The Safety Board has concluded that the proposed exemption procedures do not fulfill the intent of Section 107 of the Hazardous Materials Transportation Act, which calls for "a safety analysis as prescribed by the Secretary to justify the grant of such exemption." The information required by the proposed 49 CFR 107.5(b)(4), (5), (6), (7), and (9) will not result in a clear presentation of specific safety concerns and does not constitute a safety analysis. If the safety concerns are not clearly delineated, the MTB will not have the information it needs to establish the proper regulatory safeguards in each case, and some risks that need to be controlled may be overlooked.

An applicant for an exemption to MTB regulations should be required to prepare a formal safety analysis statement which would (1) identify the ways persons could be injured with respect to the quantity and form of the materials to be transported, (2) identify the specific risks for which the applicant considers it necessary to establish safety control measures, based on 107.5(b) (9) (i) and (ii) of the proposed exemption procedure, and (3) describe measures which would control or eliminate these risks. This procedure would assure that applicants focus on the safety problems which need to be considered. Also, the data derived from the procedure could be used as base data in future risks analyses. Therefore, the National Transportation Safety Board recommends that the Secretary of Transportation:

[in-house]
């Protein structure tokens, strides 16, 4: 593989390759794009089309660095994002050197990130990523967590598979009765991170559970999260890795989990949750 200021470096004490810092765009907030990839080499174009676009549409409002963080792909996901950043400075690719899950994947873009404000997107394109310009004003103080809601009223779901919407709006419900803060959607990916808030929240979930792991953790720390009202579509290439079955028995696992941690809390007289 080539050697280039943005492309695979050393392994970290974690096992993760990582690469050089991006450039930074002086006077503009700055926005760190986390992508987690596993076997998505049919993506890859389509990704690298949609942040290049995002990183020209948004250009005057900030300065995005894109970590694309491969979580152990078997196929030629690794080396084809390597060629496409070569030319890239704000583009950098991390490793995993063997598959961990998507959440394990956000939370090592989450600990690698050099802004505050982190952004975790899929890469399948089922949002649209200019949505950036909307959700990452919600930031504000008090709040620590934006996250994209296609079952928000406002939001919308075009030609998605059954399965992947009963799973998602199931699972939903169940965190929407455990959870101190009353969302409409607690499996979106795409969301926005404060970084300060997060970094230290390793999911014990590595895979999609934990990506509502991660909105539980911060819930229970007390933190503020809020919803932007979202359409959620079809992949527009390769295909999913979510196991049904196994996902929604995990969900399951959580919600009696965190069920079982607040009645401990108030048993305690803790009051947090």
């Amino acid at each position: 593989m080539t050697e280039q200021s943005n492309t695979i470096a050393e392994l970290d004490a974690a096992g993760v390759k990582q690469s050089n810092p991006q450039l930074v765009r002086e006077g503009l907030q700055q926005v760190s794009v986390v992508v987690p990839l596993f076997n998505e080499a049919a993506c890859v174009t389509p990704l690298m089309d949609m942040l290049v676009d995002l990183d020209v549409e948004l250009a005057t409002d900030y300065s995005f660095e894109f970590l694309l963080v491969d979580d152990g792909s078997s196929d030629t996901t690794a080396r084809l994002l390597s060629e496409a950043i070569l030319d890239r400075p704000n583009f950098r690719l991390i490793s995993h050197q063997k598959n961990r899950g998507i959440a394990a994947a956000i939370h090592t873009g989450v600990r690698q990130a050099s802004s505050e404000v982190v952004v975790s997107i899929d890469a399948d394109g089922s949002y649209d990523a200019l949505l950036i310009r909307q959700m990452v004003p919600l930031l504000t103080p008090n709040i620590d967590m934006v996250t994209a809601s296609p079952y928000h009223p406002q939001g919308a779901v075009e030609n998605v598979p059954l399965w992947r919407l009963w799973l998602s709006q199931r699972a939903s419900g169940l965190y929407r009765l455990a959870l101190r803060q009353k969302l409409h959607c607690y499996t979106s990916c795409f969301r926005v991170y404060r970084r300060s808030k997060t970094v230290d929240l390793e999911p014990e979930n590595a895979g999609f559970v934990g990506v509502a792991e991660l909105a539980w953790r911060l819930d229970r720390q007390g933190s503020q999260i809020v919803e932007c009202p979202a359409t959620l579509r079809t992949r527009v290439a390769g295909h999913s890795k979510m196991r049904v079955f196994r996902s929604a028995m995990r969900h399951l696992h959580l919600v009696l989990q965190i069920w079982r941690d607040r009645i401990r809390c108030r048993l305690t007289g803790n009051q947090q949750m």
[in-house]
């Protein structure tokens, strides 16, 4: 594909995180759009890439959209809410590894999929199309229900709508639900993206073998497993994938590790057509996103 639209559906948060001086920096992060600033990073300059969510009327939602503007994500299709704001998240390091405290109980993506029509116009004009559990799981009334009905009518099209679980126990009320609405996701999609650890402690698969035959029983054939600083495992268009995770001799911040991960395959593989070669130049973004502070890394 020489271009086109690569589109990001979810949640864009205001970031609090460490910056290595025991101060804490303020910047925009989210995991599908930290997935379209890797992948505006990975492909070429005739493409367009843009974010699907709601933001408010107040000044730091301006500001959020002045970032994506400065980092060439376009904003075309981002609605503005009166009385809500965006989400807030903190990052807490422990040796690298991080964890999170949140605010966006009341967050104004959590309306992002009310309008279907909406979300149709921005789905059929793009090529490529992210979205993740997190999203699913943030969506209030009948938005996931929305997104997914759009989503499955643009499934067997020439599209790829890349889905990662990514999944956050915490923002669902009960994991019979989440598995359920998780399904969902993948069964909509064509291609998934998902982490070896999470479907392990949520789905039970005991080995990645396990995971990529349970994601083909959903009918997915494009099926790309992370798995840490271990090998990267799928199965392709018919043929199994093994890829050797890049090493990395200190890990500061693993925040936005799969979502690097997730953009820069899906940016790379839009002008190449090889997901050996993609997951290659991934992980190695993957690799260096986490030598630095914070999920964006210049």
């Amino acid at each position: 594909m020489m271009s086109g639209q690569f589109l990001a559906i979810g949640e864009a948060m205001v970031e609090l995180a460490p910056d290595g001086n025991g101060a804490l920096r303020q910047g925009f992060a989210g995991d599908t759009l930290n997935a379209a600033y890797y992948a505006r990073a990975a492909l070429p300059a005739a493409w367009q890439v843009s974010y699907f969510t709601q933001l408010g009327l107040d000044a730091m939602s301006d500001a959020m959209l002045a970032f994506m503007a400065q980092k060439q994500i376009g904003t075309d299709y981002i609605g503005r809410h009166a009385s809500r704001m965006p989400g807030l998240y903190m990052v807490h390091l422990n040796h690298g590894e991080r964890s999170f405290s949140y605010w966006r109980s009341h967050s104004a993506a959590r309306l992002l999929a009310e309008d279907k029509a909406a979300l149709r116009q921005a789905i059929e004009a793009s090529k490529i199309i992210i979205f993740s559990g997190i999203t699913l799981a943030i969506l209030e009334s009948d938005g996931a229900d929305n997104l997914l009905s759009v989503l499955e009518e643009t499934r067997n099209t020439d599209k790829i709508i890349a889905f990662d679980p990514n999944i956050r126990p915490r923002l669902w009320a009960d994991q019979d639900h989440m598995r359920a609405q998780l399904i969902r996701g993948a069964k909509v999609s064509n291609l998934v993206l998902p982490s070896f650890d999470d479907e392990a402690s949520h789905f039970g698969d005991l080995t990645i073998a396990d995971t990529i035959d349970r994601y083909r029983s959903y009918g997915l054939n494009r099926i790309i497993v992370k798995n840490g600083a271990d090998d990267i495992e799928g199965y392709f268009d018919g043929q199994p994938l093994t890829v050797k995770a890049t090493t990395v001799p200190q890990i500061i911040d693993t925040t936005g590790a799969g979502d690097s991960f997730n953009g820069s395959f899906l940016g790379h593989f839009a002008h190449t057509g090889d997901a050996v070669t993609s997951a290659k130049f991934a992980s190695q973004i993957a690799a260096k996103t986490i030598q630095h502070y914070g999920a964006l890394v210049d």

(1) Prescribe the content and form for a safety analysis statement to accompany applications for exemptions to the Materials Transportation Bureau's regulations. (Recommendation HM-75-1) (Class I)

(2) Revise Proposed 49 CFR 107.5(b) (9) to require submission of a safety analysis statement, in the form prescribed by the Secretary of Transportation, to support the applicant's belief that his proposed exemption will achieve the level of safety specified in 49 CFR 107.5 (b) (9) (i) and (ii). (Recommendation HM75-2) (Class I)

A copy of this letter is being sent to the Materials Transportation Bureau, with the request that it be considered a response to the Notice of Proposed Rulemaking in HM Docket 127, Notice 75–7.

Personnel from our Bureau of Surface Transportation Safety are available if further information or assistance is required.

REED, Chairman, MCADAMS, BURGESS, and HALEY, Members, concurred in the above recommendations. THAYER, Member, did not participate.

JOHN H. REED, Chairman.

Mr. REED. We further recommended that a requirement for such statements be incorporated into the proposed exemption procedures.

This would insure that applicants focus on the safety problems which need to be considered before exemptions are granted. Requests for permits observed in our investigations have been weak in this respect.

We recognize that formal safety preanalysis of applications for exemptions may involve some additional effort or delay. Nevertheless, the need for identification and consideration of the safety risks is just as important for exemptions as for regulatory amendment. An adequate analysis of the proposal should fulfill this need.

If the methods for controlling risks associated with petitions for exemptions were specified in the regulations, most of the demand for exemptions could probably be eliminated. The recent publication of proposed amendments to regulations governing air carriage of hazardous materials in remote areas illustrates this principle. The safety analysis statements we recommended should help identify such risks and simplify the Department's task of complying with the risk evaluation duties imposed by section 109 of the act.

Among the Federal Aviation Administration actions affecting compliance, we believe several are noteworthy.